There were so many things I didn't buy about this novels' storyline and I am stunned (and a little depressed) by the gushing reviews and the hype the book has received. One things is certain; the writer knows about horses. That's the one thing that struck me as real. But the setting - I couldn't see it, other than the weather and glimpses of the surrounding landscape. The characters -stereotypical and romanticized, but most of all unreal. Sam is the animal loving brother with no personality beyond saving baby squirrels. Georgie the cousin is handsome and vague until the affair, when the description of his penis is the most lasting image. Thea, the narrator, seemed to me nothing but the invention of the writer; I have no idea who she is and what she wants. The musings upon "Mother and Father" and the isolated childhood of Sam and Thea - why? Why doesn't she love her parents? What is a "progressive childhood"? Disclafani writes about people who are not complex or interesting but trapped in their own personalities: Leona is always stoic and competitive and proud, Sissy sweet and a little foolish, Mary Abbott odd and insecure. Where is the conflict between the characters? More urgently: what is the main conflict, the core of this book?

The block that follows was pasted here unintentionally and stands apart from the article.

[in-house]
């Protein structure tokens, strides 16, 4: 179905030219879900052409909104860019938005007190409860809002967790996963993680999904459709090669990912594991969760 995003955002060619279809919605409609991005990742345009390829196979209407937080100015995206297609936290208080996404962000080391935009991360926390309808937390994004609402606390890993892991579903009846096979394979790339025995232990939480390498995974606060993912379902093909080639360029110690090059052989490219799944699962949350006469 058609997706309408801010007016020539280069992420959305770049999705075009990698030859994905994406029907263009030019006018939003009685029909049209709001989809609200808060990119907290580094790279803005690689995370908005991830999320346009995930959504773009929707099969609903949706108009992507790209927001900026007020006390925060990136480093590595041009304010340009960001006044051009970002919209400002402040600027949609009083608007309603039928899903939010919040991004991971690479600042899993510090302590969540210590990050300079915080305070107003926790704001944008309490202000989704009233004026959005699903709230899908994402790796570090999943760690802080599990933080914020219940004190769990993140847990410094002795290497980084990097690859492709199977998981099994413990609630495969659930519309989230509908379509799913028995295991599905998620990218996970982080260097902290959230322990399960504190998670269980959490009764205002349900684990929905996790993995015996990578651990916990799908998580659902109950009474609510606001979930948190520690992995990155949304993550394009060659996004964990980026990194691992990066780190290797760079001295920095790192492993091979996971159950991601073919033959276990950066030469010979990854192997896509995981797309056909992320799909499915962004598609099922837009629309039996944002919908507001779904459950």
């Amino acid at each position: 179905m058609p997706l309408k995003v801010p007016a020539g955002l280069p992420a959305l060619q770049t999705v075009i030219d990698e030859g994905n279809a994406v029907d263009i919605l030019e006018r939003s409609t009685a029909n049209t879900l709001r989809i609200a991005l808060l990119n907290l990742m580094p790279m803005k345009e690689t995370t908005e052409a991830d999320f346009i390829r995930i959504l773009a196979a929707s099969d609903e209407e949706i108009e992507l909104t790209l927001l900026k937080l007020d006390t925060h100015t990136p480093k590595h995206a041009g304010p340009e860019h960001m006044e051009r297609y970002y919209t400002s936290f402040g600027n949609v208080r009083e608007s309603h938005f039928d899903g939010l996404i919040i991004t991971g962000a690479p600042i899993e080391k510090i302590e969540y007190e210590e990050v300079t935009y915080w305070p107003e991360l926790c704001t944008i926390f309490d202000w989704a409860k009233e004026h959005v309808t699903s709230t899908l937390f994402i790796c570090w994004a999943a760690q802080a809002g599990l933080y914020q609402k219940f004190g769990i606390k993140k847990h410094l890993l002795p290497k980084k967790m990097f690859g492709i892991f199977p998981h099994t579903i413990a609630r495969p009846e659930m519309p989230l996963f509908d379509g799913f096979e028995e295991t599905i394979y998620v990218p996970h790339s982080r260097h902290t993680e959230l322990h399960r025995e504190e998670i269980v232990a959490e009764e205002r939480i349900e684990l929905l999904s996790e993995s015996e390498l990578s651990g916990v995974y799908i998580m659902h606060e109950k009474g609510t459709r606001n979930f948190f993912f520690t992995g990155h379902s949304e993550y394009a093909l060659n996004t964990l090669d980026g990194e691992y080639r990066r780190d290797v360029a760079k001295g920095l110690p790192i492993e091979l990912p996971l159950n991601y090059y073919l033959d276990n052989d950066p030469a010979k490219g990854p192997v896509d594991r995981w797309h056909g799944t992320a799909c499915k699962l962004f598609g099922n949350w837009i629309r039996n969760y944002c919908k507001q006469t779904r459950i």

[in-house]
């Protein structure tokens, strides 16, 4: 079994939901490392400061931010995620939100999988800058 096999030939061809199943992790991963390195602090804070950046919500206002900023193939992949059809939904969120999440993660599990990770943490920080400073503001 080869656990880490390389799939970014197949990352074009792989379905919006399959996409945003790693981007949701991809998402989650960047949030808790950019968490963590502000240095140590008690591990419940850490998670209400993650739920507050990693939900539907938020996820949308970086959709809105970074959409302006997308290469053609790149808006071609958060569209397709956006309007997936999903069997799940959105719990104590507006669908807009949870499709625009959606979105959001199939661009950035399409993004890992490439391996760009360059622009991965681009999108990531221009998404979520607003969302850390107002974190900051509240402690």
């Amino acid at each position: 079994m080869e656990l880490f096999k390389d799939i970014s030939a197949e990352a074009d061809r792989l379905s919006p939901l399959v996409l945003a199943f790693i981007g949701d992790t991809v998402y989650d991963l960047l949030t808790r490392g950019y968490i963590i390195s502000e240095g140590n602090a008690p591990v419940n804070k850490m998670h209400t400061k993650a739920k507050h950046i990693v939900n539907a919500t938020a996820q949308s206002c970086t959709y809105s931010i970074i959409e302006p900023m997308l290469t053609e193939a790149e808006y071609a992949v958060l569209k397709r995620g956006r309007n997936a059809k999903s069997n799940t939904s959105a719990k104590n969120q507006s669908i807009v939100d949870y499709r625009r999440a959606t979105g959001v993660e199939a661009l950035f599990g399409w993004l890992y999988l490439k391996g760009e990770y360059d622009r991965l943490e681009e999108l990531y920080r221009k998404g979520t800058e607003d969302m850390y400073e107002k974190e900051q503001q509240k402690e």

Good fiction is magical, it creates a reality out of words on the paper.